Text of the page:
Skip to main content

Show Notes: A is for Armor

We've done it! The podcast is now alive on Soundcloud, and we'll post it to iTunes and a few other places this weekend. Please head over to to listen to A is for Armor, B is for Blood of Heroes, and C is for Character Creation.

Dungeon Chatter Podcast
Episode 1: A is for Armor
In this episode, Travis and Victoria discuss armor systems in RPGs.

TTRPGs discussed: AD&D, Middle Earth Role Playing (MERP), Rolemaster (RM), Marvel Superheroes, StarWars the RPG, Fading Suns, Rifts, Generic Universal Role Playing System (GURPS),

Video Games discussed: Knights of the Old Republic, Shadow Run

Concepts Discussed:
thac0, Armor Class, Double 20s, Decapitations

Show Notes: around 17 minutes, the audio becomes a bit fainter briefly; we’re still working out our audio.

The armor pitch is based on armor types and two characteristics:
                Defensive Modifier: a measure of how elusive your character is. High DM = hard to hit.
Armor Class: a measure of how able your armor is to soak up damage. High AC = less likely to hit you hard.
                ARMOR TYPE      DM         AC
No Armor                 +1           0
                Cloth                     0              1
                Leather                 0              2
                Chain                     0              3
                Plate                      -1            4


Popular posts from this blog

Ars Arcana Blog 2.7: Creating a Character SPARK

Ars Arcana Blog: Bringing Your Character to Life with SPARK Travis J. Rodgers The Challenge(s) For the grizzled vet of RPGs, creating a character is often a struggle of too many options rather than not knowing where to start. The character concept comes easily to mind, either because there is a character the vet has been wanting to play or because vets often have served as GM as well as player for so long, character concepts seem to spring from an endless font. The challenge becomes determining which of the system options is the best way to make use of your character concept. Let’s call this the “How? Question” of character design. On the other hand, for the relative novice to Roleplaying, the challenge is two-fold. In addition, to the struggles of navigating a system’s options, the novice may not have, and may struggle to create, the character concept. Let’s call this new question the “What? Question” of character design. The SPARK In an episode of the Dungeon Chat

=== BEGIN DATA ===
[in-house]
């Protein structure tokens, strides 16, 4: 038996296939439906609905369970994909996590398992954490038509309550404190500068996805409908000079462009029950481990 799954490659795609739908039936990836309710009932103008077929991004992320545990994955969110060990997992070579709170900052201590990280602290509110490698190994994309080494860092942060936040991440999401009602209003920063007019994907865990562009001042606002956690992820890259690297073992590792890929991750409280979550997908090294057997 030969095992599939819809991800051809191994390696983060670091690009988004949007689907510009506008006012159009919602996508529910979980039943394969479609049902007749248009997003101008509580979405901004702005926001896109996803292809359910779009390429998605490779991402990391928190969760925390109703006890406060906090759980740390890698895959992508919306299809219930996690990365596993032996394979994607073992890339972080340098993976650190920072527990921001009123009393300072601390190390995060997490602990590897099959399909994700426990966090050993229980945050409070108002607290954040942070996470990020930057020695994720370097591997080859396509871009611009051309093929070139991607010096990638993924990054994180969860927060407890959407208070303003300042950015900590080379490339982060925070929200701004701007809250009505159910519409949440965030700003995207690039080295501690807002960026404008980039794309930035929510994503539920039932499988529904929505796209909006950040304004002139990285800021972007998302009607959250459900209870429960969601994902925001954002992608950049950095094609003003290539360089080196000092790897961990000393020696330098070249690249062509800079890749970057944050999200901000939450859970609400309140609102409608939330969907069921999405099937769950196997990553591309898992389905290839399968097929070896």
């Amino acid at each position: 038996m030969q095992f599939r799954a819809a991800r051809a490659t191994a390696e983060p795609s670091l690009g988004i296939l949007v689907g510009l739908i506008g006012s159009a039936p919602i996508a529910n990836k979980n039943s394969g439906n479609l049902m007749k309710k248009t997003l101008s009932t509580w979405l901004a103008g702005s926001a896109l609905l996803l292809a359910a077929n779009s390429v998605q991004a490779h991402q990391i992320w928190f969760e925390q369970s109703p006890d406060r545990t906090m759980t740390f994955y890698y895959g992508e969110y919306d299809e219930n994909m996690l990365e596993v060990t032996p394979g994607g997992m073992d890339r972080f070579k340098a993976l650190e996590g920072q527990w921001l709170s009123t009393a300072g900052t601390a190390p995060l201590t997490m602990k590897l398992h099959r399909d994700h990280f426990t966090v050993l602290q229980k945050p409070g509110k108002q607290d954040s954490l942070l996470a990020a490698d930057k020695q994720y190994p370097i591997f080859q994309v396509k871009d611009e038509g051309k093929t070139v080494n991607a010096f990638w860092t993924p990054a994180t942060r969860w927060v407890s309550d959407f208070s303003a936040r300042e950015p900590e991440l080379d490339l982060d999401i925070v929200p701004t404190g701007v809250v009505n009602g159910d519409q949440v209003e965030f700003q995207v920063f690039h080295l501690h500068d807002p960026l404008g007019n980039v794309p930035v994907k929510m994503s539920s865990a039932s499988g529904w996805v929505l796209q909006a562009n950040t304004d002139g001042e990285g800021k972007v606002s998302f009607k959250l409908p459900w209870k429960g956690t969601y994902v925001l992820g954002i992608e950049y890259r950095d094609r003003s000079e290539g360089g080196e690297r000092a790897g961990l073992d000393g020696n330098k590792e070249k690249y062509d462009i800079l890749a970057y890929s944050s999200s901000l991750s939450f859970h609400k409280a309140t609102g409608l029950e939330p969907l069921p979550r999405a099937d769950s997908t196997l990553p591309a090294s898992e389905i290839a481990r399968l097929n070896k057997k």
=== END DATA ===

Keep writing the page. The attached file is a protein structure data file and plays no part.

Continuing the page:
Ars Arcana Blog: Why No One Understands Alignment

Why No One Understands Alignment Travis J. Rodgers Alignment was introduced to Dungeons and Dragons as a character (NPC or PC) attribute. It wasn’t rolled for; it was typically selected, but sometimes a particular alignment was necessitated by the character’s race or class. But what is ostensibly a kind of “outlook” piece, cross-indexing a regard for law and chaos on one axis and good and evil on the other is at best a concept evolving across game versions. This fact would explain why long-time gamers, or at least gamers who have played multiple iterations of D&D, might view alignment differently from others. At worst, however, it’s essentially meaningless. There’s a middle path, which may be its original intent, one according to which alignment is both meaningful and quite objective – but then it’s extremely contentious. My considered view is that alignment is either meaningless or objective in a way that many players do not like (which is accurate is undertermined – the

Ars Arcana Blog: Spell Points, Slots, and Abilities

Ars Arcana Blog 2.4:  Spells: Points, Slots, and Abilities Travis Joseph Rodgers Do spellcasters in your game use spell points, spell slots, or can they call upon spells like other abilities (like climbing, throwing, and hacking)? Here are three potential problems your magic system will have to deal with and three approaches to solving those problems, with strengths and weaknesses of each approach considered. Part I: The Approaches These three approaches may not be exhaustive, but they do a good job of capturing the typical range of options one might see in an RPG. They are differentiated by the frequency one can cast and the relative customizability of the power of a “readied” spell. Spell Points (SP) Pool of points. Each spell has a cost. More points for more powerful spells. Systems: MERP, Role Master. E.g., Merlin and Magic Martha both cast “flame bolt” spell. Merlin easily pumps a dozen spell points into it, making it devastate his opponents. Martha fumbles